Mariano Montilla

Mariano Montilla was a major general of the Army of Venezuela in the Venezuelan War of Independence.

José Arizabalo

Jose Antonio Arizabalo Orobio was a Spanish military, born in Guipúzcoa, still a child at the age of seven he moved with his family to Venezuela, and played an important role in the Spanish American wars of independence.

The 'First Battle of Carabobo' (1814) was a battle in the Venezuelan War of Independence, in which the forces of the Second Republic, commanded by Simón Bolívar, defeated the Spaniard forces under Field marshal Juan Manuel de Cajigal y Martínez.

San Felipe Castle is an eighteenth-century star fort protecting Puerto Cabello in Venezuela. It was named in honour of Philip V, King of Spain at the time of its construction in the 1730s. It has an alternative name Castillo Libertador, explained by its connection with Simón Bolívar, known as El Libertador because of his role in Latin American independence.

State of Venezuela

State of Venezuela was the official name of Venezuela adopted by the constitution of 1830, during the government of Jose Antonio Páez. The name was maintained until 1856 when in the constitution promulgated in that year it changes the official name of the country to Republic of Venezuela. In the Constitution of 1864, the United States of Venezuela was established.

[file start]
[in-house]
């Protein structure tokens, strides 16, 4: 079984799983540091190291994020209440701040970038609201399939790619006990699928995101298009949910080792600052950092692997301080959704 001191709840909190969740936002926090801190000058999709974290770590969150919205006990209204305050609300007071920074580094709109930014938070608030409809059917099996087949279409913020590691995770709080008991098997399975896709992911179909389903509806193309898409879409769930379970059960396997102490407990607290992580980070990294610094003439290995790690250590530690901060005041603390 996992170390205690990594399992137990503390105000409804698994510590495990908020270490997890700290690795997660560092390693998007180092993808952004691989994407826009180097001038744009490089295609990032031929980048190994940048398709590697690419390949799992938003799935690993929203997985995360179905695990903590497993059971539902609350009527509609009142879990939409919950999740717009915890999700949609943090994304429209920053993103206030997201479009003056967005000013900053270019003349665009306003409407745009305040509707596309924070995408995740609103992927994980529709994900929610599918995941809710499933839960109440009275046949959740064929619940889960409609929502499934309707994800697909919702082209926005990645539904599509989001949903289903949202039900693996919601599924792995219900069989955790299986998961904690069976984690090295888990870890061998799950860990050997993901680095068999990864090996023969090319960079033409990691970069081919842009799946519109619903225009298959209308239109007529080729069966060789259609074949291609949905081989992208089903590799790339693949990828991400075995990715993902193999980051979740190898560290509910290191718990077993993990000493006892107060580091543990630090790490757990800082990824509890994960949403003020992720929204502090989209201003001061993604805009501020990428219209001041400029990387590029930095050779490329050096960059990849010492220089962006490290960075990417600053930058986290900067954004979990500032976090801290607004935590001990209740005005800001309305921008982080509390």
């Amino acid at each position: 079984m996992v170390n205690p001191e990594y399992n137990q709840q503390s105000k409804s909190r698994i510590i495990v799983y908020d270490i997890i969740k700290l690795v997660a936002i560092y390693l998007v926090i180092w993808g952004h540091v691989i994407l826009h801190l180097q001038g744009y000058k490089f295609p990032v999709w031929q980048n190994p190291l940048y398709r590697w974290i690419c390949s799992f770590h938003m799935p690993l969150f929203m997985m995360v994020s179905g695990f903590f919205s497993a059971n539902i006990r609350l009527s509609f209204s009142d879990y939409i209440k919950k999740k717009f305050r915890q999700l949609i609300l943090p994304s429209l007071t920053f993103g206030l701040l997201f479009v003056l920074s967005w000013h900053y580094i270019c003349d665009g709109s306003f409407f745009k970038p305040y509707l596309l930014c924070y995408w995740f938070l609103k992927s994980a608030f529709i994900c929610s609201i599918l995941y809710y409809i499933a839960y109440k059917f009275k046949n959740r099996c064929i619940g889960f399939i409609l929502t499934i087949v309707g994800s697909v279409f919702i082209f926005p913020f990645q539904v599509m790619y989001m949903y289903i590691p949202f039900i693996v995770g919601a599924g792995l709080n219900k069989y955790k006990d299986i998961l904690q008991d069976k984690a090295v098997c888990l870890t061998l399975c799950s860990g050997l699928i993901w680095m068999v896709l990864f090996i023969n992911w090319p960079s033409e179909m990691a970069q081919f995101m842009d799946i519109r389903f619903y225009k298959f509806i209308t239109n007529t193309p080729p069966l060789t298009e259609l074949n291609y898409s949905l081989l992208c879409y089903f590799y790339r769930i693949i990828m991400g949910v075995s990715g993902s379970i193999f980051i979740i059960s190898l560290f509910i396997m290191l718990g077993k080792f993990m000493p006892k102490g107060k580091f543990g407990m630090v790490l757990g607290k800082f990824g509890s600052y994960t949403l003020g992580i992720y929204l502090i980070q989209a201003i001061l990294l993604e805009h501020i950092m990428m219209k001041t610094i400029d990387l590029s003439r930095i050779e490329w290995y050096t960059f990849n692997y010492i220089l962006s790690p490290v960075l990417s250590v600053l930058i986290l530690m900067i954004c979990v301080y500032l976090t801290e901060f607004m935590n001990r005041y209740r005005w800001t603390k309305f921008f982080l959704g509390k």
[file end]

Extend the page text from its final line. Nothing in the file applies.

1. Kris E. Lane; Matthew Restall (2011). Wadsworth (ed.). The riddle of Latin America (Student ed.). Boston, Mass.: Houghton Mifflin Harcourt. pp. 173–174. ISBN   0618153063.
  2. "Battle of Carabobo". Encyclopædia Britannica.
  3. Gonzalo Pulido Ramirez (2011). Estudio Histórico de la batalla de Carabobo (1821). Universidad Andrés Bello, Instituto de Investigaciones Históricas. pp. 163–164.
  4. Real Academia de la Historia. "Boletin de la Real Academia de la Historia". CCIV: 42–43.Cite journal requires |journal= (help)
  5. Flórez Alvarez (1921). Campaña libertadora de 1821. Bogotá, Colombia: Imprenta del E. M. G. pp.  200.
  6. "Battle of Carabobo". Encyclopædia Britannica.
  7. Piero Gleijeses. "The Limits of Sympathy: The United States and the Independence of Spanish America". Cambridge University Press. JSTOR   156773.Missing or empty |url= (help)
  8. from 1,551 of theoric cavalry , only two squadrons of hussars fight as infantry. The rest of royalist cavalry, 1,372 Venezuelan Llaneros, flee from the battle
  9. Albert H. Gerberich. "A Forgotten Episode of History: The Battle of Lake Maracaibo". The Pennsylvania Magazine of History and Biography. 52 (1): 82–83.
  10. "Venezuela Battle of Carabobo Day". Archived from the original on 13 March 2014.

Coordinates: 10°00′16″N68°09′57″W / 10.0045°N 68.1657°W / 10.0045; -68.1657